TALK 1) How The Scala Way Gets in Scala's Way
As a veteran Java developer, over the course of three college courses and my three most recent jobs, I've gone from being apprehensive of Scala to accepting Scala as my all-purpose first-choice programming language.
And yet, at the same time, I've become all the more skeptical of a certain opinionated way of doing Scala that has taken hold in the Scala community, something I'll call "The Scala Way." Its hallmarks:
An all-consuming, almost academic focus on writing purely functional code, to the neglect of Scala's object-oriented side.
An NIH "not invented here" rejection of anything Java.
Nowhere are the perils of the "The Scala Way" more evident than in the community's fraught relationship with dependency injection. I'll go over the various ways that DI is, or isn't, done in Scala. I'll cover the demise of the Spring Scala project. And I'll offer some unobtrusive techniques to introduce Spring into a Scala code base.
DI then becomes the springboard for identifying two tenets of Scala thinking that are assumed to be inextricably linked. I'll argue that in fact they can be decoupled.
Building on that insight, I'll expand the discussion with some heterodox perspectives on:
And build tools.
I'll show examples of how code written The Scala Way, by bona fide Scala experts, violates the core ethos of favoring essence over ceremony, and how to take that code and make it simpler, more testable, and more maintainable--i.e. make it better--all without straying from writing idiomatic Scala or from compromising on being functional and immutable where you need to be.
This isn't just a talk about Scala. This is a reflection on software engineering ecosystems, cultures, and values; on dealing with limited knowledge and imperfect information; and on the tension between breadth and depth. If you're working with Scala, this promises to be the most provocative talk you've attended in a while. It's the talk the Scala consultants don't want you to hear. And if you're not working with Scala, this promises to expand your perspective.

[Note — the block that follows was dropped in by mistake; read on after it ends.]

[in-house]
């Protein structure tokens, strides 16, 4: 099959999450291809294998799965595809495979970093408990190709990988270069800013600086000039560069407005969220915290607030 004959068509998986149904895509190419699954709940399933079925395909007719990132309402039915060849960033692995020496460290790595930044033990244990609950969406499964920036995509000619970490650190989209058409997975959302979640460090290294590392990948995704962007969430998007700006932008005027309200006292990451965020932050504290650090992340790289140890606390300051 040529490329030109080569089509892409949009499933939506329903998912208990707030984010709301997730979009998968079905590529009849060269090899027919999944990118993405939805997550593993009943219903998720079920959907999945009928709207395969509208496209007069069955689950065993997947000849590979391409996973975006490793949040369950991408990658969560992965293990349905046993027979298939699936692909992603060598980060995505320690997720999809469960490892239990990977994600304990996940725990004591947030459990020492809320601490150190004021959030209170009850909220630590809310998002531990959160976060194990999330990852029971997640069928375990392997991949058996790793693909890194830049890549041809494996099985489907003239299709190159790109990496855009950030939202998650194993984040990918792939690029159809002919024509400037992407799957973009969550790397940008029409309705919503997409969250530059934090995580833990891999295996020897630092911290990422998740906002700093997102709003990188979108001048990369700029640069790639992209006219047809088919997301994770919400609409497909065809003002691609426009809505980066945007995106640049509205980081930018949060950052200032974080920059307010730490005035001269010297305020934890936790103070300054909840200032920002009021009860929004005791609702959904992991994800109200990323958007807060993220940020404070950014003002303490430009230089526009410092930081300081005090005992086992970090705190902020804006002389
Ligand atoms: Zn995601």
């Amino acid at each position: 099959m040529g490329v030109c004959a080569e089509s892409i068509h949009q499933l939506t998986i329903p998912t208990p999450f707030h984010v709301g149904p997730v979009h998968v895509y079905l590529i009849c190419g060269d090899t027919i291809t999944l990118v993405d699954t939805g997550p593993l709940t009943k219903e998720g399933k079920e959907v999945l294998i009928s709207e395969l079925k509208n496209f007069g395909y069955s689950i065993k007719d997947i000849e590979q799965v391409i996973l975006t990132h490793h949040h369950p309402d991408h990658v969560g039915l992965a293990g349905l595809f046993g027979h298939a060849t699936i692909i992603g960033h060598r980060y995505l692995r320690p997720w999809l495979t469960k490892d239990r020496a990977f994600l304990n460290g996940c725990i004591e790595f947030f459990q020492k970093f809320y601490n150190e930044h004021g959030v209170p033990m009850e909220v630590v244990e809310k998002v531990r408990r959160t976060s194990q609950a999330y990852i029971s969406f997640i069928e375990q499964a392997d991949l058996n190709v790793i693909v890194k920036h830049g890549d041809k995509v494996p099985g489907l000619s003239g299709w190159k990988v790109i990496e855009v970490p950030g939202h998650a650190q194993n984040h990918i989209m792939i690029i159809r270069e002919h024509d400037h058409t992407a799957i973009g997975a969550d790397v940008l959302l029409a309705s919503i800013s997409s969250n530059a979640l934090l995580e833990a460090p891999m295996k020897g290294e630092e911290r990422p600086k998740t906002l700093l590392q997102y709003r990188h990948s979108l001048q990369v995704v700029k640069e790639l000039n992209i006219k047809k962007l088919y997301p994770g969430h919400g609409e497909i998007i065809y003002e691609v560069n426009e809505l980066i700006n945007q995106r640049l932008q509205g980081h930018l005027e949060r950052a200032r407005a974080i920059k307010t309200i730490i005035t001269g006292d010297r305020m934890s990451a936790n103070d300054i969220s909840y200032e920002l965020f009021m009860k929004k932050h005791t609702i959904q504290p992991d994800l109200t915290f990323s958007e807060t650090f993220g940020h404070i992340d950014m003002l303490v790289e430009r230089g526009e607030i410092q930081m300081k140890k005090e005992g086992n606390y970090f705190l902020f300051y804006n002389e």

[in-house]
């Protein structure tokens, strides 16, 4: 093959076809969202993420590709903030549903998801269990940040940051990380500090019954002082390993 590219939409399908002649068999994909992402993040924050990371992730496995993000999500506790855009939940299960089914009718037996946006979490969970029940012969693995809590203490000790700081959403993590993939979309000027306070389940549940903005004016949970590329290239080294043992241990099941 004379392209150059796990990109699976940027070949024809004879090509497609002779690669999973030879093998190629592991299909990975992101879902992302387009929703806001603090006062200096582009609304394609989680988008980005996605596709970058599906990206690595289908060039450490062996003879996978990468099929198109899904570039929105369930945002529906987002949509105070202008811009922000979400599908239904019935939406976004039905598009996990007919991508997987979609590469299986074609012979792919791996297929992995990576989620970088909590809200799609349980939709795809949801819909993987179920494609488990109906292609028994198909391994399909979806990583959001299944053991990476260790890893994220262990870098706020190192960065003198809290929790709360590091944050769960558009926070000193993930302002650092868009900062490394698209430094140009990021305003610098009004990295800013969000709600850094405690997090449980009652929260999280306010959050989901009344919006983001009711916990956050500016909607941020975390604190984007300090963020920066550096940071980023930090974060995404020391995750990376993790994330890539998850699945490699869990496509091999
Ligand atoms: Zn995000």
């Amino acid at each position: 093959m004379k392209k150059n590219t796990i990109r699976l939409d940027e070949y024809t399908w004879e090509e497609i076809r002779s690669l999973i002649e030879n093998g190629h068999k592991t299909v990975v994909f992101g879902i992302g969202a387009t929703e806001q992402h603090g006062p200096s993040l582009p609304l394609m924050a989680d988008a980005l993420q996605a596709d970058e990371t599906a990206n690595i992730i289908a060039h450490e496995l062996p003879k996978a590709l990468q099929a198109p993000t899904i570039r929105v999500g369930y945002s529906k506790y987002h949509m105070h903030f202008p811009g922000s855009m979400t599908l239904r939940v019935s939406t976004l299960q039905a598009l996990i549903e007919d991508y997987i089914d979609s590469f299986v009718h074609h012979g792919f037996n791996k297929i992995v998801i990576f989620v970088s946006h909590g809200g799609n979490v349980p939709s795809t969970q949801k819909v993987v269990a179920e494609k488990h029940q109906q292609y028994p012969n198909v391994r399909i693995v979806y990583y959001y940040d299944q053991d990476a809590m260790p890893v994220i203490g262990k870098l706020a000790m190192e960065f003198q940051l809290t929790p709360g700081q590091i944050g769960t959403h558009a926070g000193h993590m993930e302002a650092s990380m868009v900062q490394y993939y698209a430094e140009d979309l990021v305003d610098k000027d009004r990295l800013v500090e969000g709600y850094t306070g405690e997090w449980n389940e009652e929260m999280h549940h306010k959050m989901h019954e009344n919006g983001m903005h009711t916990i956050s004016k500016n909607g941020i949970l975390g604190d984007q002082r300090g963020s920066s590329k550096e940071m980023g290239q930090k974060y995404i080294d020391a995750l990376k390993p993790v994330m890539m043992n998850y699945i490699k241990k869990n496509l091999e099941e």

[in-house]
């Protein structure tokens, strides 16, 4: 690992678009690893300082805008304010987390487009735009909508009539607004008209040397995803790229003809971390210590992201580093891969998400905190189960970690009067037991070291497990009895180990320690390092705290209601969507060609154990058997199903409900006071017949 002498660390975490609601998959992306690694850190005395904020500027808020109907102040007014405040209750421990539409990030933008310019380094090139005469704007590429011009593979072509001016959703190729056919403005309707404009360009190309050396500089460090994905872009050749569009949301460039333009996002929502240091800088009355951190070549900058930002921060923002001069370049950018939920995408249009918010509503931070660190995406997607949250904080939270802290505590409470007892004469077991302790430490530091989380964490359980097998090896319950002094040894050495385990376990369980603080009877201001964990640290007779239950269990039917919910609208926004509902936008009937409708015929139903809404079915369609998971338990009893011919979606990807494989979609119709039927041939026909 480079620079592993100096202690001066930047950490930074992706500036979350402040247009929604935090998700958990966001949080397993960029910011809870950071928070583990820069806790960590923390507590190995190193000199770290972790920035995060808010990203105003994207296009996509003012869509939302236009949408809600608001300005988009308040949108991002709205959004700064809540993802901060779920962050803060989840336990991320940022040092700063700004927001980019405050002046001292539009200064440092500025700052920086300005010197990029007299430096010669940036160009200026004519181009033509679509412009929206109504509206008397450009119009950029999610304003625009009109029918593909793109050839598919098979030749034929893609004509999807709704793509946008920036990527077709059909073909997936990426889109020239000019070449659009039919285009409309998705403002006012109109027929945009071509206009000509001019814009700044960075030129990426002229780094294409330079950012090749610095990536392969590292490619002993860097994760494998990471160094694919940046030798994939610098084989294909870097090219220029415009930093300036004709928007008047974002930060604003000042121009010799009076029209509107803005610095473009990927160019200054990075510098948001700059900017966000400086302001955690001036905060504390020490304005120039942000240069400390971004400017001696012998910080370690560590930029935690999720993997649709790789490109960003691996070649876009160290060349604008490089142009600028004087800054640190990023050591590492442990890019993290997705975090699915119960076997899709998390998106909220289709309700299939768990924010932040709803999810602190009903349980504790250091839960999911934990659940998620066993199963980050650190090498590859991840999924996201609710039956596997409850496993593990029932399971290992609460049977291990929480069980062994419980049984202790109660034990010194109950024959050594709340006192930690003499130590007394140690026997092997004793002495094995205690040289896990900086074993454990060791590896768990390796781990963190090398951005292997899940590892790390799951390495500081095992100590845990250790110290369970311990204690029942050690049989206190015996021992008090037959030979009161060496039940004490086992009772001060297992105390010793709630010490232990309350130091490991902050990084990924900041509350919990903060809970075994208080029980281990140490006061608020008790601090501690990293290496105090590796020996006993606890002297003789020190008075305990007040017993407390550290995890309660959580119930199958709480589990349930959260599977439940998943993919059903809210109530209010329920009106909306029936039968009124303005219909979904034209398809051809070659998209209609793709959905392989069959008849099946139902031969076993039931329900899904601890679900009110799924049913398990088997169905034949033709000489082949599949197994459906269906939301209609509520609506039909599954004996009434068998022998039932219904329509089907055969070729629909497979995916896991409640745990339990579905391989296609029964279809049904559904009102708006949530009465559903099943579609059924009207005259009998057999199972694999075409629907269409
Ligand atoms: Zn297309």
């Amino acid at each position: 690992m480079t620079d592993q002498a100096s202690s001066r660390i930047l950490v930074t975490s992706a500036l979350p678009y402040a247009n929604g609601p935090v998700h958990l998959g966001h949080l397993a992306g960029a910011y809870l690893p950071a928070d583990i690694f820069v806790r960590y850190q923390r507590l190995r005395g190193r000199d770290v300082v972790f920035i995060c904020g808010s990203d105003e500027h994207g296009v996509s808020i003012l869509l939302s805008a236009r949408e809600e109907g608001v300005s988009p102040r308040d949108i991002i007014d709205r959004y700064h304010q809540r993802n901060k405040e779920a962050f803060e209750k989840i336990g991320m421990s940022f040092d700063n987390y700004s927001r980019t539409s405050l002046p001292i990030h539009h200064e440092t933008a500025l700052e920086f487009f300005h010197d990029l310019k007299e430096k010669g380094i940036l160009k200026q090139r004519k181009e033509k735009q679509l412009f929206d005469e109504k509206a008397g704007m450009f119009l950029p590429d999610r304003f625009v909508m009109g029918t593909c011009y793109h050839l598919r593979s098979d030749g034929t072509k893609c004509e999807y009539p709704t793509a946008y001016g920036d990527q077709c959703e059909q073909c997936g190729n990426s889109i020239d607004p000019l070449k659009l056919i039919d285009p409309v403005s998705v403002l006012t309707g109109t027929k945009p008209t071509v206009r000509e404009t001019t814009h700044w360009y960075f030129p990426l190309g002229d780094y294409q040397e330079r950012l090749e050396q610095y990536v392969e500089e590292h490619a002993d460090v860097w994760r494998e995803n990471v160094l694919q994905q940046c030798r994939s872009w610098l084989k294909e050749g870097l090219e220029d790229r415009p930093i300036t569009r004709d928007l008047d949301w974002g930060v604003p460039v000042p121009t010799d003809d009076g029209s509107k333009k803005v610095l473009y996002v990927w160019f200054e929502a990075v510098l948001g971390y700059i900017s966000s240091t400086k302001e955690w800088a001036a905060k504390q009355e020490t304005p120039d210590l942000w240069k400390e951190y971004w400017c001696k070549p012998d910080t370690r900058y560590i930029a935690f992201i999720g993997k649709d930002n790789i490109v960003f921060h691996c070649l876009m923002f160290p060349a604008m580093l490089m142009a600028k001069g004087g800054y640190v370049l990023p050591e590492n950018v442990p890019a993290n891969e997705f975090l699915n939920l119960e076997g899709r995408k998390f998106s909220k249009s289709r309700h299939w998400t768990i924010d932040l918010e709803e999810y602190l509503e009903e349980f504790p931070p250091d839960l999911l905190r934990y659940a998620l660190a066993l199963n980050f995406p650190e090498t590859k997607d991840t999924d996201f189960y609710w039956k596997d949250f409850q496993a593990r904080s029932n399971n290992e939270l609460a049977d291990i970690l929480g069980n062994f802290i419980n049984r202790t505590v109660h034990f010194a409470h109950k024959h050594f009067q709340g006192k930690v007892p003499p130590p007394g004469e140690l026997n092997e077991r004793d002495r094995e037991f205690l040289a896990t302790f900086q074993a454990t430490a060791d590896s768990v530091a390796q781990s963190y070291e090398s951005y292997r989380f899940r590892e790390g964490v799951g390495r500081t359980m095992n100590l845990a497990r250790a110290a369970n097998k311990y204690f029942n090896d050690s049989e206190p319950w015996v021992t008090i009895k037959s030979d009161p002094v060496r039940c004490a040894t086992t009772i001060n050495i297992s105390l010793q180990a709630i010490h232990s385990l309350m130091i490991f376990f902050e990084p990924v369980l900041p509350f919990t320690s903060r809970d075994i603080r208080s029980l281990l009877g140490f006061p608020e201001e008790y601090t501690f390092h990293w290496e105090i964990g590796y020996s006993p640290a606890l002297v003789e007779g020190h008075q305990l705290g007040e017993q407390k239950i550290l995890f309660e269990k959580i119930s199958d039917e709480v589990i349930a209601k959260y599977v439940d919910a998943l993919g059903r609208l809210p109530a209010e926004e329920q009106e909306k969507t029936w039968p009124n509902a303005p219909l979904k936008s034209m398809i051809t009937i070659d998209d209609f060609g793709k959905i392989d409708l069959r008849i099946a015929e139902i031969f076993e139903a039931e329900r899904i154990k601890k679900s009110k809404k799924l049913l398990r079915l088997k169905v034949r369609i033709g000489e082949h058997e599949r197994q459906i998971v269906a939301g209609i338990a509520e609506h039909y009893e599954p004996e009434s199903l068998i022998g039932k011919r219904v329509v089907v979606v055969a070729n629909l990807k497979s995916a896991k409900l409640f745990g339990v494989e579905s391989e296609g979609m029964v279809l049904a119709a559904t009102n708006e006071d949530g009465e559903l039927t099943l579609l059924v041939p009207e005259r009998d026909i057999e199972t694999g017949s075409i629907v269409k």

SPEAKER: Mitch Gitman
Mitch is a senior software engineer at T-Mobile where he's the dev lead on T-Mobile for Business's emerging reactive big-data platform built on Kafka and Cassandra. He has close to 20 years of software engineering experience. Most recently he's given talks to the local Cassandra community.
TALK 2) Oracle JDK vs Open JDK
Big changes have come with the new Java licensing model and JDK release train for Oracle. The full impact may not yet be felt. We’ll look at the pros and cons and discuss some defensive strategies to help avoid potential build issues.
We’ll look at:
History of Java versioning
New licensing model and Oracle communications on the topic
Risks and rewards of the new licensing model, new support models, and the new release train
Defensive strategies for your build pipeline
Establishing a corporate policy
Michael Ashby is the Principal Architect at Logic20/20. With over 20 years of experience in software architecture, design, and implementation. He has architected and implemented real-time streaming platforms, web services, and machine-learning platforms for clients nationally. Currently working across 7+ amazing development teams in Seattle, Bellevue and Bothell.
As a solution architect, Michael is responsible for ensuring that every project that he delivers exceeds the client’s expectations and continues to add value to the client’s business. To do so, he works closely with the client’s business, operations, security, infrastructure, and engineering stakeholders to ensure that the designs are secure, testable, performant, reliable, scalable, cost-effective, continuously deployable and maintainable.
Michael is a graduate of San Francisco State University and has a degree in Linguistics.